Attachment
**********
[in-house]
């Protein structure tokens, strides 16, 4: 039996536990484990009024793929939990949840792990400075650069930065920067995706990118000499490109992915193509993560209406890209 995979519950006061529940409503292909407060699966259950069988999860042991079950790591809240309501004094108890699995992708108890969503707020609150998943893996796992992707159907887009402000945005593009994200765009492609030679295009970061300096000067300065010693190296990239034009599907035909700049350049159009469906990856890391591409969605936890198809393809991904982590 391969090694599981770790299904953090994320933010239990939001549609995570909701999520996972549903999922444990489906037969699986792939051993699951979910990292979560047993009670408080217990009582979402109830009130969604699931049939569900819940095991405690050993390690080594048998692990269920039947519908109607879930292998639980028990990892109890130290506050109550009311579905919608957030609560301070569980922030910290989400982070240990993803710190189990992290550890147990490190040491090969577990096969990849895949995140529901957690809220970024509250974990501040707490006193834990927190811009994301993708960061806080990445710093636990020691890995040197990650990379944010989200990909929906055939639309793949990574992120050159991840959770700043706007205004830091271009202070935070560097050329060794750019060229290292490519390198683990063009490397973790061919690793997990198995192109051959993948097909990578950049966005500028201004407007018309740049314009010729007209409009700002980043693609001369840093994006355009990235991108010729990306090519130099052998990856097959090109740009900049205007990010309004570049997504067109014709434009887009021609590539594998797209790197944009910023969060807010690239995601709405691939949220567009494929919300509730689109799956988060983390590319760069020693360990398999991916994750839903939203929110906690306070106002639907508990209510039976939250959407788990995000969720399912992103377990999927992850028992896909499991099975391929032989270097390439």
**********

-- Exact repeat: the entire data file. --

[in-house]
């Protein structure tokens, strides 16, 4: 039996536990484990009024793929939990949840792990400075650069930065920067995706990118000499490109992915193509993560209406890209 995979519950006061529940409503292909407060699966259950069988999860042991079950790591809240309501004094108890699995992708108890969503707020609150998943893996796992992707159907887009402000945005593009994200765009492609030679295009970061300096000067300065010693190296990239034009599907035909700049350049159009469906990856890391591409969605936890198809393809991904982590 391969090694599981770790299904953090994320933010239990939001549609995570909701999520996972549903999922444990489906037969699986792939051993699951979910990292979560047993009670408080217990009582979402109830009130969604699931049939569900819940095991405690050993390690080594048998692990269920039947519908109607879930292998639980028990990892109890130290506050109550009311579905919608957030609560301070569980922030910290989400982070240990993803710190189990992290550890147990490190040491090969577990096969990849895949995140529901957690809220970024509250974990501040707490006193834990927190811009994301993708960061806080990445710093636990020691890995040197990650990379944010989200990909929906055939639309793949990574992120050159991840959770700043706007205004830091271009202070935070560097050329060794750019060229290292490519390198683990063009490397973790061919690793997990198995192109051959993948097909990578950049966005500028201004407007018309740049314009010729007209409009700002980043693609001369840093994006355009990235991108010729990306090519130099052998990856097959090109740009900049205007990010309004570049997504067109014709434009887009021609590539594998797209790197944009910023969060807010690239995601709405691939949220567009494929919300509730689109799956988060983390590319760069020693360990398999991916994750839903939203929110906690306070106002639907508990209510039976939250959407788990995000969720399912992103377990999927992850028992896909499991099975391929032989270097390439």